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40 credits

required and elective courses balance foundations and specializations

1 year

our rigorous yet efficient program can be completed in just 12 months

< 100

small student cohort and faculty-to-student ratios build strong bonds that last a lifetime

Core Courses

The M.P.A. degree requires 40 credits of graduate coursework, including 25 credits of required coursework and 15 credits of elective courses. Students must maintain a cumulative grade point average of 3.0. Please see the Course Catalog for complete requirements.

Public Affairs Colloquium

All incoming M.P.A. students participate in this 1-credit colloquium, typically held at the start of their program, led by department leadership and distinguished speakers.

Public Organizations and Management

Compare attributes of the nonprofit sector with public (government) and private (business) sectors, explore public policy relationships that intertwine these sectors, and learn distinctive skills and talents needed for effective leaders in the nonprofit sector.

Introduction to Statistics

Students will learn basic inferential statistics (point and interval estimation, hypothesis testing) and descriptive statistics (measure of central tendency, variation, bivariate and multivariate association).

Public Budgeting

Learn more about the role of the modern budget in determination of policy, administrative integration, control of government operations and intergovernmental relations, and in relation to private economy. Other topics include unit costs, work programs and budgetary analysis.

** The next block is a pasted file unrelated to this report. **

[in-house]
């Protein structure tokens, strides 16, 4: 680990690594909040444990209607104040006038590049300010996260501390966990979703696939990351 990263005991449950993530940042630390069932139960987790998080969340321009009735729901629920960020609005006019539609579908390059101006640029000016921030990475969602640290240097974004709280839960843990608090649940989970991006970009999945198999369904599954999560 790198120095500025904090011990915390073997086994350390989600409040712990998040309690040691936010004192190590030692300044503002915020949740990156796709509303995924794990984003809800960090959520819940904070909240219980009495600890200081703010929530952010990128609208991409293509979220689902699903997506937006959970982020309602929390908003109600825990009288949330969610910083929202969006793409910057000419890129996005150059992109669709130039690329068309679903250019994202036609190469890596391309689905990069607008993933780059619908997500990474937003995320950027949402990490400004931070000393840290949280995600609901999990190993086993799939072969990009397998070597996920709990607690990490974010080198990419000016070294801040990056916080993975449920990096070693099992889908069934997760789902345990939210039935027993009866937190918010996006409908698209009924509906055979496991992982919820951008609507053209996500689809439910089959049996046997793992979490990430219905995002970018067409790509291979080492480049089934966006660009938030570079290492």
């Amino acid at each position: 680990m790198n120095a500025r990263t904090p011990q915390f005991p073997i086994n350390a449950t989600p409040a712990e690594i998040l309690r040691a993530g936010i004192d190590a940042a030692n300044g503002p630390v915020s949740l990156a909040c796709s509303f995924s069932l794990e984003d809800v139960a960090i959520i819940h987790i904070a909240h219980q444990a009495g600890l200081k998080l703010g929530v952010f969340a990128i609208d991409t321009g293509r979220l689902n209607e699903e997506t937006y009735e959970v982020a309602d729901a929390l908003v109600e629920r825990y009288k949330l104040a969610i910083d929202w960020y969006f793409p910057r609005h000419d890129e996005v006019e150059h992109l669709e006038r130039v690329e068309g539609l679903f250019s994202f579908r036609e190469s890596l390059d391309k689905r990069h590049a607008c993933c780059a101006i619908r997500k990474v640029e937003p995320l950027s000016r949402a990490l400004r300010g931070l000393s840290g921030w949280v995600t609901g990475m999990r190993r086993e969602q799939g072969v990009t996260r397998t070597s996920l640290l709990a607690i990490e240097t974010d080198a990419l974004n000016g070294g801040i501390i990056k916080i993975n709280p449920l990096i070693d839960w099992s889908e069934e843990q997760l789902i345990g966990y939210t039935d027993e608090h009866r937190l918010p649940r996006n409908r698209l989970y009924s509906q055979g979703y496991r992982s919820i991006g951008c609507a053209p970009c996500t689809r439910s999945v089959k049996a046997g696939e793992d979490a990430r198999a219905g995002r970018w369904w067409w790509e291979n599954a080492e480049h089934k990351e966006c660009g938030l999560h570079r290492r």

Public Administration and Democracy

Learn public policy and administration in the context of a constitutional democracy, and study relationships between administrative and constitutional values.

Economics for Public Decisions

Application of microeconomic analysis to public policy problems is the focus of this course. Students will use basic economic reasoning to help untangle complex real-world policy problems.

Quantitative Analysis

This course focuses on quantitatively oriented models used in policy analysis, program evaluation and forecasting. Additional topics include linear, mathematical, probabilistic and cost-benefit models.

Executive Leadership and Policy Politics

This simulation exercise involves current public policy issues. The focus is on the politics of formulating and setting policy.

M.P.A. Workshop

Students will serve as consultants for a project that addresses current topics in public management. Objective of the team project is the application of M.P.A. subject matter and techniques.

For Complete Courses and Requirements

Liz Fomegne portrait

I am Maxwell.

In her previous role as policy team lead for the Maternal and Child Health Bureau at the Health Resources and Services Administration (HRSA), and in prior roles at the CDC and the NIAID, Liz Fomegne says she has drawn on her Maxwell leadership training almost daily—including an exercise from the opening M.P.A. Colloquium. “The point of the exercise was that there has to be delegation. There have to be roles assigned. There has to be clarity about how you manage this process.”

Elizabeth Fomegne ’04 B.F.A./'09 M.P.A.

Director, Office of Policy and Planning, Maternal and Child Health Bureau, U.S. Dept. of Health and Human Services

Read Liz Fomegne’s story

Public Administration and International Affairs Department
215 Eggers Hall